We restrict voting, commenting, and chatting to users who have spent some time participating in the primary goal - questions and answers. We find, in fact, that encouraging new users to participate in the main activity first, they become more aware of the community and its standards and, for lack of a better term, flavor of discussion, before they risk offending the community by voting, commenting, or chatting in a manner that goes against the grain.

Further, by forcing new users into a chute that allows only a certain type of interaction with the site we push the idea and concept that this is first, and foremost, a question and answer site. The primary participation for the entire community is, and should be, adding questions and answers.

Everything else - and I mean everything - exists solely to support asking questions and getting answers. These other aspects of the system are not side quests, or alternate games - they are only here to make Q&A better.

Now - as to seeming user unfriendly.

The reality is that if a new user finds this forced focus on Q&A uncomfortable then they will likely find the site uncomfortable in the long run and we want to weed out people who aren't here for asking and answering questions.

share|improve this answer
2  
I understand all your points, except it's still user unfriendly IMO. New users generally might not know what is a good question/answer so its naturally for people to stick around and see how the system works until they know more. But all these spam blocking features on the more minor "game aspects" of the system discourages new users even more. –  gitsitgo Jul 12 '13 at 17:31
3  
Yep. They discourage users from doing things we don't want new users doing. New users should be interested in asking or answering questions, and if they are interested in playing the game, well there are other websites where they can play games. It's all about the questions and answers here. –  Adam Davis Jul 12 '13 at 21:06
3  
Remarkably unfriendly, unwelcoming, hostile tone to this answer. –  DanBeale Jul 12 '13 at 21:27
2  
@DanBeale I agree. But the tone nonwithstanding it makes a very good point –  Ataraxia Jul 12 '13 at 21:33
6  
I was trying to match the tone of the OP. "So now I'm stuck at 1 rep point, unable to cross that 15 rep barrier, and even after posting this question I'll only have 6 rep points and still unable to do anything, and I'll be forced to look for questions to answer. Yes I should be contributing to the community but" might as well have ended with "I don't want to." Keep in mind, however, that I don't represent Stack Exchange, and am an old curmudgeon from when the site was in beta, but haven't actively participated for years now. I just poke my head in and stir things up occasionally... –  Adam Davis Jul 12 '13 at 21:58
    
@DanBeale I modified my answer significantly. I don't know if it's more friendly, but it better conveys the point. –  Adam Davis Jul 12 '13 at 22:11
3  
Being a relatively new user and prone to search for hours or days before giving up and asking a question, I greatly sympathize with the gitsitgo. If your answer, Adam, could be condensed into a sentence or two and appear on most every page near the title or in the masthead(right column), particularly on general public pages (e.g. not logged in), it would go a long way toward avoiding the appearance of arrogance that prospective users can often get from their first attempts to participate here. –  DocSalvager Jul 18 '13 at 6:22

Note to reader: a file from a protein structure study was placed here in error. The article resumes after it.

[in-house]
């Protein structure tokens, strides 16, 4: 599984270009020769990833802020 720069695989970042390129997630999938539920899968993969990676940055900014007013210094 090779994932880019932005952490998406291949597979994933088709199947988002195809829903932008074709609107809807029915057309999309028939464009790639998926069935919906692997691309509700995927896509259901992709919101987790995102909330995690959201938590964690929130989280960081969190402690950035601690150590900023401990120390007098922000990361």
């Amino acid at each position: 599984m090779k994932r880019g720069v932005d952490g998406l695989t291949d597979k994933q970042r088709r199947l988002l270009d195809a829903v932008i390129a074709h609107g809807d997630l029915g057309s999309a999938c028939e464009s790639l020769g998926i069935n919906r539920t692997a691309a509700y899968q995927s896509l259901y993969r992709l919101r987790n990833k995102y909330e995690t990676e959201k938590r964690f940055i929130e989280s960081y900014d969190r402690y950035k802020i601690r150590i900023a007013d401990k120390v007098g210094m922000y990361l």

We need those restrictions to prevent abuse. So how do you get around?

You can go through some questions and see if they need improvement. You can edit them. Correct grammar, spelling, formatting. It's called a suggested edit. (But please don't make edits that are too minor.)

If an edit of yours gets approved you get 2 rep points. Do this with 7 posts and you have 15 rep.

share|improve this answer
10  
Shall I correct your spelling of "grammer", or shall I leave it to the OP? –  Daniel Fischer Jul 12 '13 at 16:13
2  
@DanielFischer: Ironic? –  Robert Harvey Jul 12 '13 at 16:16
4  
Finally someone corrected me spelling grammar. –  juergen d Jul 12 '13 at 16:20
1  
You mean "MY"... –  Johnny Bones Jul 12 '13 at 16:55
2  
Nah, he's clearly Scottish. –  Joe Jul 12 '13 at 20:14
3  
Please don't send another new person to make 'too minor' edits all over the place. –  Rosinante Jul 12 '13 at 22:50

A second way that many people take is to find a site within the StackExchange network that is a bit friendlier than Stack Overflow, where reputation comes easier. Once you get 200 reputation on any single SE site, then all of your SE sites get a 100 reputation bonus. And then you aren't stuck at the limited reputation levels.

share|improve this answer
1  
Seems like meta might be that 200 rep site –  Richard Tingle Jul 12 '13 at 20:41
    
Sometimes it works;-) –  PearsonArtPhoto Jul 12 '13 at 21:34

The main purpose of Stack Overflow is to provide excellent answers to programming questions. Therefore, the best thing you can do is PROVIDE ANSWERS. "I don't want to go looking for questions to answer" is not the attitude promoted here. Personally, I find it invigorating to check SO every hour or so and see if there are new questions in my area of expertise, because at one time I was a n00b with limited skill and (at the time) didn't have resources like SO to answer my questions.